attributes (the characteristics) of entities (such as people, places, things and events).

People often use the terms data and information interchangeably. However, it is better
to view data as raw material resources that are processed into finished information products.
Information is data that have been converted into a meaningful and useful context for specific
end users. Information is processed data placed in its proper context to give it value for
specific end users. Thus, data are usually subjected to a value-added process (called data
processing or information processing) where:
a. its form is aggregated, manipulated and organized
b. its content is analyzed and evaluated
c. it is placed in a proper context for human user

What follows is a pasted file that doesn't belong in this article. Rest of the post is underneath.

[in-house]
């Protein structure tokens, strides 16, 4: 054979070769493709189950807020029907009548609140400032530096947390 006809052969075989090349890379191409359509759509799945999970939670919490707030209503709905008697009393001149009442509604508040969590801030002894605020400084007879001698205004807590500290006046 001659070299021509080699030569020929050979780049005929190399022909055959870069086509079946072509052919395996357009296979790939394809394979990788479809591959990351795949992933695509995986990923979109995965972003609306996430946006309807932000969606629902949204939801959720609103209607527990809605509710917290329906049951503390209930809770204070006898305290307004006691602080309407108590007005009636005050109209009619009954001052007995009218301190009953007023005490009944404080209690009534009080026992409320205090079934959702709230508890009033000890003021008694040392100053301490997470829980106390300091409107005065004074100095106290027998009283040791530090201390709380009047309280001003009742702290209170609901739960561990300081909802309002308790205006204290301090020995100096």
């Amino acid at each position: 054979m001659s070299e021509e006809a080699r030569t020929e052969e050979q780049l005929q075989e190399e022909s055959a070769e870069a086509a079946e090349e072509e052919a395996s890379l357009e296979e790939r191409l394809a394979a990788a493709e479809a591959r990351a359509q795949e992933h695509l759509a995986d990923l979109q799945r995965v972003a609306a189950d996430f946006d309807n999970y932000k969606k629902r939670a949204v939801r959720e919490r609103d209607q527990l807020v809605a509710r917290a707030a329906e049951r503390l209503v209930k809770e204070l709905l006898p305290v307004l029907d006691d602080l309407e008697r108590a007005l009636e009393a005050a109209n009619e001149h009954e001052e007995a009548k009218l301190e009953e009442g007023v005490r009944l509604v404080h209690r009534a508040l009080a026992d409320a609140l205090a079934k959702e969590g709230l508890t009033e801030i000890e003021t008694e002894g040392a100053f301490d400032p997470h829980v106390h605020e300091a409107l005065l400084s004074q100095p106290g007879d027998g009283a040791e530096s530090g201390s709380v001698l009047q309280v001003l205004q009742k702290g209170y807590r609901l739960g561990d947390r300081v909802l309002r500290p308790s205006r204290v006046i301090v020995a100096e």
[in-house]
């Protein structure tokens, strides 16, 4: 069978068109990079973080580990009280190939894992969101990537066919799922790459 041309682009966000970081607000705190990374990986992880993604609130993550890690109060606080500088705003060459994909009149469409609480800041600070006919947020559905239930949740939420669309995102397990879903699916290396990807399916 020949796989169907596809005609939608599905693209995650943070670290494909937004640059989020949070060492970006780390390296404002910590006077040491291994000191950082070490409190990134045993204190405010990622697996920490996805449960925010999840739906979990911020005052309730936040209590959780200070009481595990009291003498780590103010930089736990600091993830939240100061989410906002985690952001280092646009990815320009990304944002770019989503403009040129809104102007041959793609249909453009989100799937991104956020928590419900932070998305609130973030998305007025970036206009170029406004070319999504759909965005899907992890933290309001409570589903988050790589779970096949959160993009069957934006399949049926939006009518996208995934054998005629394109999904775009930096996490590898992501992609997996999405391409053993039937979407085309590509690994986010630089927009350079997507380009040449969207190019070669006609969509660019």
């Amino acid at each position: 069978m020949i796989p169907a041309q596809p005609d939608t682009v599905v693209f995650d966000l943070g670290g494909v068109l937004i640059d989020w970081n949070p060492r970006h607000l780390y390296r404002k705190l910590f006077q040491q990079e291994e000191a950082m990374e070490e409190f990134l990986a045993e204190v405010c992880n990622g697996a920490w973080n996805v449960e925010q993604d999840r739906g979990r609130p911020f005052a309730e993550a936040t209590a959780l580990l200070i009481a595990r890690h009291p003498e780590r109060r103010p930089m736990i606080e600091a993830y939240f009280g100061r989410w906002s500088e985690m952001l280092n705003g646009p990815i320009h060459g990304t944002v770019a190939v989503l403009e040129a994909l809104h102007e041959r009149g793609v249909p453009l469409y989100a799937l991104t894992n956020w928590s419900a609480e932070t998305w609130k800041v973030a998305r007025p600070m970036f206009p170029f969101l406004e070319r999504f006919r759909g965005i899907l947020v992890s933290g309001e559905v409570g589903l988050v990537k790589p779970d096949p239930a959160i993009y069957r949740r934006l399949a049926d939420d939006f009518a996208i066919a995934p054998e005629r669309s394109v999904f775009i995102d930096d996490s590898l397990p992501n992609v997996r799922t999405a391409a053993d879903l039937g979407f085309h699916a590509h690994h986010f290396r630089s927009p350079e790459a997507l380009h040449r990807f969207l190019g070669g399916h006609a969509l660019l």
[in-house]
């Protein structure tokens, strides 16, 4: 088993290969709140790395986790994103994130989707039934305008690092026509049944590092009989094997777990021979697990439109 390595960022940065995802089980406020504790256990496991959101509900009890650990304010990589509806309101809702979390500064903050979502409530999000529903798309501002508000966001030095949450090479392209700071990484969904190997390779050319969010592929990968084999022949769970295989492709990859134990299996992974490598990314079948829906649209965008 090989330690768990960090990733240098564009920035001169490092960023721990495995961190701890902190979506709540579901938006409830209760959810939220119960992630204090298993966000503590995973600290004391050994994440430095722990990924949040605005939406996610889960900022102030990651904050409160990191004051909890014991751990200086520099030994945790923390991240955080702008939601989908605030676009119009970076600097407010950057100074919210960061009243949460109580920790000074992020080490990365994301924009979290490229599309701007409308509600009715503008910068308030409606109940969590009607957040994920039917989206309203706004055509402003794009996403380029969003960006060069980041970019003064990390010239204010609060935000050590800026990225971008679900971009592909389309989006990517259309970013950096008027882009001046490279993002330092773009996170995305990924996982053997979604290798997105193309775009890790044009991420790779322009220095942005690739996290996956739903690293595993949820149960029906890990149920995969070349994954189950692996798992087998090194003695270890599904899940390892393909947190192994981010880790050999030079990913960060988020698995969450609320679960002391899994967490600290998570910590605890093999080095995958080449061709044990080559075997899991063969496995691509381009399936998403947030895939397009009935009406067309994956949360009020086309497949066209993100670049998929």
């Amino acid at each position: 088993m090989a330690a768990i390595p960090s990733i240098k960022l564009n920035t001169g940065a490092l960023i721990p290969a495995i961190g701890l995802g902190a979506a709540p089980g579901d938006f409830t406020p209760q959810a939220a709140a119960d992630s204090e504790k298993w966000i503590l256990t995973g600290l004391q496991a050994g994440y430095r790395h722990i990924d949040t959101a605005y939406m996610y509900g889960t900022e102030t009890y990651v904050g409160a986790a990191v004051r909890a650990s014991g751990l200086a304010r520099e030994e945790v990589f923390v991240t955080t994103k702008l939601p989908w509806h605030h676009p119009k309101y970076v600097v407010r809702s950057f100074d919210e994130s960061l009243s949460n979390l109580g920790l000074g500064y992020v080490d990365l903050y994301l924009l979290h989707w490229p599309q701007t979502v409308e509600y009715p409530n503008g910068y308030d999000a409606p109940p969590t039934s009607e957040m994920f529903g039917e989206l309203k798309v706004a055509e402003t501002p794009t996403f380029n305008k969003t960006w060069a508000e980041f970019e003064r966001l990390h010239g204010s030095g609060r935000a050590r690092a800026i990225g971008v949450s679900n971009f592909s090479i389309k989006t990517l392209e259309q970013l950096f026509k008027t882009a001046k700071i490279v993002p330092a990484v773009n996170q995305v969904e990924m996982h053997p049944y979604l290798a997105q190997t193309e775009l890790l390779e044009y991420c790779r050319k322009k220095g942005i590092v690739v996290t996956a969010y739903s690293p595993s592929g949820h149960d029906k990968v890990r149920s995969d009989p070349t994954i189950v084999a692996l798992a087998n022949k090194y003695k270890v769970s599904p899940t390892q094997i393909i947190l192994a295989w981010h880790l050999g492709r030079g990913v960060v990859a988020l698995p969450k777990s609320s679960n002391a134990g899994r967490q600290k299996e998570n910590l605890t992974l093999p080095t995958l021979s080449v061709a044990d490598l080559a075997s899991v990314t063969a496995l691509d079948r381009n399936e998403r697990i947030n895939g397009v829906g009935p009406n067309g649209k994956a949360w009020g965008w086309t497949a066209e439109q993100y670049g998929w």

Hierarchy of Data Organization:

In electronic form, data can be organized as bits, bytes, fields, records, files, and
databases.

 BIT: Computers deal with “on” and “off” electrical states, which are represented
as 0’s and 1’s. Each 0 or 1 is called a bit – short for binary digit. The bit is the
smallest unit of information inside the computer memory.
 BYTE or CHARACTER: A group of 8 bits is called a byte. A byte holds the
equivalent of a character. A character is a single letter, number, or special symbol
(such as a comma or dollar sign).
Ex.: Of character: A 5 *

Bits and bytes are what the computer hardware deals with. People, using
software, deal with characters, fields, records, files, and databases.

 FIELD: A field is a unit of data consisting of one or more characters.


Ex.: name of a student
Address of a student
Age of a student